Cost-Effectiveness of Electric Bicycle Incentives for Greenhouse Gas Mitigation

Travel Behaviour and Greenhouse Gas Impacts of the Saanich E-Bike Incentive Program

Project Summary

Background & objectives

Substituting use of electric bicycles (e-bikes) for driving could reduce greenhouse gas (GHG) emissions from transportation – an essential component to meeting Canada’s climate goals. The potential emissions benefits have led to suggestions for e-bike promotion (often purchase incentives or rebates) as a climate action strategy – with co-benefits related to physical activity, traffic congestion, and more. However, to date there has been no robust quantification of the effects of e-bike purchase incentives on GHG emissions, which limits the potential for strategic use of e-bikes to contribute to achieving GHG mitigation goals. To know the role that e-bike incentives can have in climate action plans, we need to know how cost-effective those incentives are relative to other GHG mitigation strategies. Accurate quantification of program impacts requires investigation of the long-term changes in travel activity that result from e-bike adoption, and consideration of the full life-cycle emissions associated with observed and counterfactual travel activity.

The objectives of this study were to determine 1) the GHG mitigation impacts of e-bike adoption, across different segments of the population, and 2) the cost-effectiveness of e-bike purchase incentives as a GHG mitigation strategy. We aimed to create essential information for using e-bike promotion as a climate action strategy – including how effectiveness in GHG mitigation intersects with equity considerations for transportation.


This study investigated the travel behaviour and greenhouse gas (GHG) impacts of the Saanich, BC e-bike incentive program, which distributed 389 purchase rebates of $350, $800, or $1600 (income-conditioned) to eligible residents in late 2021 and 2022. A panel of 402 study participants (164 from the incentive program a control group of 238 non-incentivized purchasers of conventional or electric bicycles from the region) was recruited and surveyed in three waves (near purchase, and then 3 and 12 months later) to study short- and long-term impacts of incentivized bicycle purchases.


We found that the program attracted a large portion of new or marginal e-bike purchasers (23% to 76%, increasing with rebate level). These purchasers were highly satisfied with their new e-bikes, and used them regularly (3 to 4 days and 30 to 70 km per week). The incentive recipients reduced their auto use by 49 km per week a year after purchase, due to direct substitution of e-bike trips and broader shifts in their weekly travel habits. Larger incentives were associated with greater auto travel reduction due to higher pre-purchase auto use. Income-conditioned incentives likely enabled low-income households to actualize latent preferences for less auto dependence.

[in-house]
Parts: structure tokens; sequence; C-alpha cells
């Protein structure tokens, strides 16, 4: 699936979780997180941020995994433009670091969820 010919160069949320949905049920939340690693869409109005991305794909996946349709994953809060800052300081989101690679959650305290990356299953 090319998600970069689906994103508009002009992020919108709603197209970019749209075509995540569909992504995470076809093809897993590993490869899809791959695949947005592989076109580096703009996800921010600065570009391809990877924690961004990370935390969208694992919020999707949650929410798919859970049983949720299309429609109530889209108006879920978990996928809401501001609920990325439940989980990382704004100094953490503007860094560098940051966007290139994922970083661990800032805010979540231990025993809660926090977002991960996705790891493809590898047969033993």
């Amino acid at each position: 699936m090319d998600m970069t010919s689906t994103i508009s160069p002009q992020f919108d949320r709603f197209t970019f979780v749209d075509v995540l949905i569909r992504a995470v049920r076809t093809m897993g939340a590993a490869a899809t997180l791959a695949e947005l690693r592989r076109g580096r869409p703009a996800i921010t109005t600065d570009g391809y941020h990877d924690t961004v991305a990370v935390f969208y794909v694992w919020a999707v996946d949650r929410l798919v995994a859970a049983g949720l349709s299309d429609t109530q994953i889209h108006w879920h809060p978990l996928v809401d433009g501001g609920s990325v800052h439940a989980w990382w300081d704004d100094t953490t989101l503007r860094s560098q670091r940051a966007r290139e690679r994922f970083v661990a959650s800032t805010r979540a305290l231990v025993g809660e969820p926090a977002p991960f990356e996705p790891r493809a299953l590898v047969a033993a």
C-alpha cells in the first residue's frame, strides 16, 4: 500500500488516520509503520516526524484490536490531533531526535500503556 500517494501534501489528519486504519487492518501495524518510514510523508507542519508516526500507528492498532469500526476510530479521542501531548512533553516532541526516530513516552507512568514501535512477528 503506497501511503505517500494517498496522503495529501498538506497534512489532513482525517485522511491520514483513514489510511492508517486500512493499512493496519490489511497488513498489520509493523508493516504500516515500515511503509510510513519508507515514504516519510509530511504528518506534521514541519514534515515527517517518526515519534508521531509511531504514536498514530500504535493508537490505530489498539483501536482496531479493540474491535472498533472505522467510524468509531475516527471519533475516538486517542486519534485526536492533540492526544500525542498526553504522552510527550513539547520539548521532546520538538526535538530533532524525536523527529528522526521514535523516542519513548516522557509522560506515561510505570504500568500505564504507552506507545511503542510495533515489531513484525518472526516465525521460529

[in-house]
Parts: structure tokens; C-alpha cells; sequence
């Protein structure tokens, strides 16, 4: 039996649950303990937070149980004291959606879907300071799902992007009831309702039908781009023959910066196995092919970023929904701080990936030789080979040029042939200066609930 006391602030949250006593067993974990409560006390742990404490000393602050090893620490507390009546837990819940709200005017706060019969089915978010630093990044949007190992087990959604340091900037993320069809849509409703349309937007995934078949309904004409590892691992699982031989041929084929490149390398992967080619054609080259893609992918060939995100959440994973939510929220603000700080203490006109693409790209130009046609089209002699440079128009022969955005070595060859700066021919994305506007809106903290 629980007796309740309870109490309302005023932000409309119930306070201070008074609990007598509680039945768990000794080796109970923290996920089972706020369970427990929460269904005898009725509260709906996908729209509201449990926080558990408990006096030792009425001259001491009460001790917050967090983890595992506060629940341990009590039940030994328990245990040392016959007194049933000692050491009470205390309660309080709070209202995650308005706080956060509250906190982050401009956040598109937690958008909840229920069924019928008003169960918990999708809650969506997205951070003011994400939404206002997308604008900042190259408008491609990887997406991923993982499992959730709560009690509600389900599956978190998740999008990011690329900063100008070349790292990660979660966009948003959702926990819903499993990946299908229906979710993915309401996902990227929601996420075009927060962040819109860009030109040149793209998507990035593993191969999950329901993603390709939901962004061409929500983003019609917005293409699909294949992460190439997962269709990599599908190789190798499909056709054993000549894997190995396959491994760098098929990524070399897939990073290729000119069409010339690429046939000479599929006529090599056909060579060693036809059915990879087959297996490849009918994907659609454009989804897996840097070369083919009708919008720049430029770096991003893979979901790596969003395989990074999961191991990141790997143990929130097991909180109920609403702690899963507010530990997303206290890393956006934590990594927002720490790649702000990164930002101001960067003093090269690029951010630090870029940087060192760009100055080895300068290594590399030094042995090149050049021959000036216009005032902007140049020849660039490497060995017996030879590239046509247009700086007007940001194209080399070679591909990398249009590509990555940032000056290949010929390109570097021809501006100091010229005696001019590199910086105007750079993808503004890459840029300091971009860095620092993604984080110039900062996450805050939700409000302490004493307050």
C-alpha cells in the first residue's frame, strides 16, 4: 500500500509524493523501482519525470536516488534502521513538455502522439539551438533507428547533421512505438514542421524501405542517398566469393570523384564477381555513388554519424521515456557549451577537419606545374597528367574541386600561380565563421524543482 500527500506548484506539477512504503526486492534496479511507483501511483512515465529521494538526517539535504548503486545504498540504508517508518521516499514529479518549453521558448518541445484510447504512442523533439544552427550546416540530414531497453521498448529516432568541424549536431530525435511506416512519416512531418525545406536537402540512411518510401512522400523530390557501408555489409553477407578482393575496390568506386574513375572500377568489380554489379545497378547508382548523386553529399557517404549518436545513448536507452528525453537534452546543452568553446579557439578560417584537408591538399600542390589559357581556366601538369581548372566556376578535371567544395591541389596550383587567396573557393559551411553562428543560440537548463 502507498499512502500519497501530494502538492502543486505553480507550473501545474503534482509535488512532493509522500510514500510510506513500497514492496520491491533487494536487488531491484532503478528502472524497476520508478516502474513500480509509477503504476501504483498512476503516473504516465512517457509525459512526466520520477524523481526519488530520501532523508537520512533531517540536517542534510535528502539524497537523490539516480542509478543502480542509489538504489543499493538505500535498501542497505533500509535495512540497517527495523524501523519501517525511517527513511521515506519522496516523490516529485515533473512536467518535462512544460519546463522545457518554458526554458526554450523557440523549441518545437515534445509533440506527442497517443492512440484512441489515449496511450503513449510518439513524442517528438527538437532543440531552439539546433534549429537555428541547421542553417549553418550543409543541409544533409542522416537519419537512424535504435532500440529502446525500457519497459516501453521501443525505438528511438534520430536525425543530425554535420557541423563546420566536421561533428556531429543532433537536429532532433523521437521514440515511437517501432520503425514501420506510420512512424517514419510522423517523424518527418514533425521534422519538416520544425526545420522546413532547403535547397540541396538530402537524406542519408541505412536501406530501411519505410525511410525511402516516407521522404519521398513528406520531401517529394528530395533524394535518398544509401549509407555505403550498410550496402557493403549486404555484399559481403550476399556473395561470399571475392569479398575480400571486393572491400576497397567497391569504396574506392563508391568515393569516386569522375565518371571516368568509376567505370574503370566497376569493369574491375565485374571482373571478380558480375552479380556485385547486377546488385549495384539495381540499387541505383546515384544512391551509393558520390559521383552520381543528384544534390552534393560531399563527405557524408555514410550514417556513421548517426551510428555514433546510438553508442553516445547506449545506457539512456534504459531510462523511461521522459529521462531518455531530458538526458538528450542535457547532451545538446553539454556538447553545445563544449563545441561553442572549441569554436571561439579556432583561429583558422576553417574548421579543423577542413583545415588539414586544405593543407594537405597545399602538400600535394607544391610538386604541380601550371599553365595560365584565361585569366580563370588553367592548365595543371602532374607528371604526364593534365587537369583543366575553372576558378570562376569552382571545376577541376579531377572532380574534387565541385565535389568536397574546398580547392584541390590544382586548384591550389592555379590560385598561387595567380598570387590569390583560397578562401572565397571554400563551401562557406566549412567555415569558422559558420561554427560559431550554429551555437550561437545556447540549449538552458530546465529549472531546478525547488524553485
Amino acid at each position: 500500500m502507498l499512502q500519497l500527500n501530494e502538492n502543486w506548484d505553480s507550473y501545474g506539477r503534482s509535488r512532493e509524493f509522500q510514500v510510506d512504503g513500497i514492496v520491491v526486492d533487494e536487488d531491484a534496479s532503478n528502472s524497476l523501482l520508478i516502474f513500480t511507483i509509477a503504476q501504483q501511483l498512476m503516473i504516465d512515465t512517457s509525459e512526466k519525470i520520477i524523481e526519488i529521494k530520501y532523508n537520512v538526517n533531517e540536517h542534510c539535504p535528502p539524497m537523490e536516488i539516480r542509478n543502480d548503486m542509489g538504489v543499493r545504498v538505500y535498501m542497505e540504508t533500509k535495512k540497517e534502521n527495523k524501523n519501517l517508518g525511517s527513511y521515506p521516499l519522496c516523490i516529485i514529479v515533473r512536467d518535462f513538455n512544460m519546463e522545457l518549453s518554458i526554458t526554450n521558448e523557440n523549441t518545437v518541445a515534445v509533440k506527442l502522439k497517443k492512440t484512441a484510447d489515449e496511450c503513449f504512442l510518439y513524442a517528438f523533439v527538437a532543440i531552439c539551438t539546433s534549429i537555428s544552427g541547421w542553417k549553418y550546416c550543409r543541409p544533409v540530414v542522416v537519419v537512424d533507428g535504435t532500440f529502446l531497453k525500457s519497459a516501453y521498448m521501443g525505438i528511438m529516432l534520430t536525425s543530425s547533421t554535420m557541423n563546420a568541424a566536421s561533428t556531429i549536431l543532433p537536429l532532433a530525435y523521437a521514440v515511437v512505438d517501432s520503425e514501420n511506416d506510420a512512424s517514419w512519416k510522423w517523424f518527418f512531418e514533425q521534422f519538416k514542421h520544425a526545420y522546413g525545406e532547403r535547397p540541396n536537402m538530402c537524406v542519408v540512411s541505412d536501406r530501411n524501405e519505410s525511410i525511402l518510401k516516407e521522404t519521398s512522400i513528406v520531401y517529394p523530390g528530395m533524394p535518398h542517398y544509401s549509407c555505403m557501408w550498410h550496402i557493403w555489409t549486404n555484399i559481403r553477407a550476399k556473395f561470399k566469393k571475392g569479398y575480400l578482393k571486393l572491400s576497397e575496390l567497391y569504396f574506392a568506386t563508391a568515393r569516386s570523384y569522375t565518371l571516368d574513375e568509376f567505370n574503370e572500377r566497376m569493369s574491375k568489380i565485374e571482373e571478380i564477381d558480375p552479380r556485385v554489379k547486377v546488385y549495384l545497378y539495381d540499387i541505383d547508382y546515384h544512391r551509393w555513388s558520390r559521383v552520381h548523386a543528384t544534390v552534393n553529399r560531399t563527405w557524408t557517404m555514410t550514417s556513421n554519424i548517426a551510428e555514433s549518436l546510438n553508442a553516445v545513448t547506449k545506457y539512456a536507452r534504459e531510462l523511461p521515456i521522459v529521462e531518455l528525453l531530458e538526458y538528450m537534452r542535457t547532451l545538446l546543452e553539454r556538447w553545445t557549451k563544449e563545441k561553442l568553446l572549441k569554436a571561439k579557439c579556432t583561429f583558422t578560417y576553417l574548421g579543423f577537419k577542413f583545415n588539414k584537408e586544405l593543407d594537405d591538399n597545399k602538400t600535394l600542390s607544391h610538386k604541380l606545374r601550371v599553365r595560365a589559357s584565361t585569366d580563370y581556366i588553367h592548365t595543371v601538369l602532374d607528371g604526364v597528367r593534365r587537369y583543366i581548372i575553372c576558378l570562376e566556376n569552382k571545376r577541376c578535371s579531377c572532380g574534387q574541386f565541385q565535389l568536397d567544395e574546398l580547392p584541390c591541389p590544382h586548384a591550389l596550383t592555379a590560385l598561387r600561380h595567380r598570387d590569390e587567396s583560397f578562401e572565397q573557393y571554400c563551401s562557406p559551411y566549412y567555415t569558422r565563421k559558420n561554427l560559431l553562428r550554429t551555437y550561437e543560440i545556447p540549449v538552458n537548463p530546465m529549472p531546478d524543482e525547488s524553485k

The long-run reduction in GHG from travel for the Saanich e-bike incentive recipients averaged 16 kg CO2e per week, increasing with rebate amount. The calculated marginal and non-marginal GHG abatement costs are $722 and $190 per tonne CO2e, respectively, which is cost-competitive with other types of transportation subsidies, but unlikely to be cost effective on the international carbon market. GHG reduction is one but not the only benefit of increased e-bike adoption, which can also increase physical activity, reduce local air pollutant emissions, and reduce travel costs, among other benefits. Growing interest in e-bike incentive programs creates new opportunities to investigate these co-benefits, along with program effects in various scales and settings.

Final report

Download a PDF of the final report here: Final Report

Download a PDF of the Executive Summary here: Executive Summary

Project Information


This research was funded by the National Science and Engineering Research Council of Canada (NSERC Alliance Grant #ALLRP 570926 – 21), District of Saanich, Community Social Planning Council (CSPC) of Greater Victoria, Capital Regional District (CRD), One Earth Initiative Society, and Vancouver Foundation. The views expressed in this report are those of the authors and do not represent the views of the project funders.

Research Team

  • Dr. Alexander Bigazzi, Principal Investigator (
    Department of Civil Engineering and School of Community and Regional Planning, University of British Columbia
  • Amir Hassanpour, Graduate Research Assistant
    Department of Civil Engineering, University of British Columbia
  • Emily Bardutz, Graduate Research Assistant
    School of Community and Regional Planning, University of British Columbia


The authors would like to thank the following people for offering valuable direction and advice on this project: Gurdiljot Gill, Elmira Berjisian, Fajar Ausri, Glenys Verhulst, Rebecca Newlove, Diana Gibson, Chelsea Power, Dagmar Timmer, and Matt Greeno. We would also like to acknowledge the time and valuable input from all the survey participants.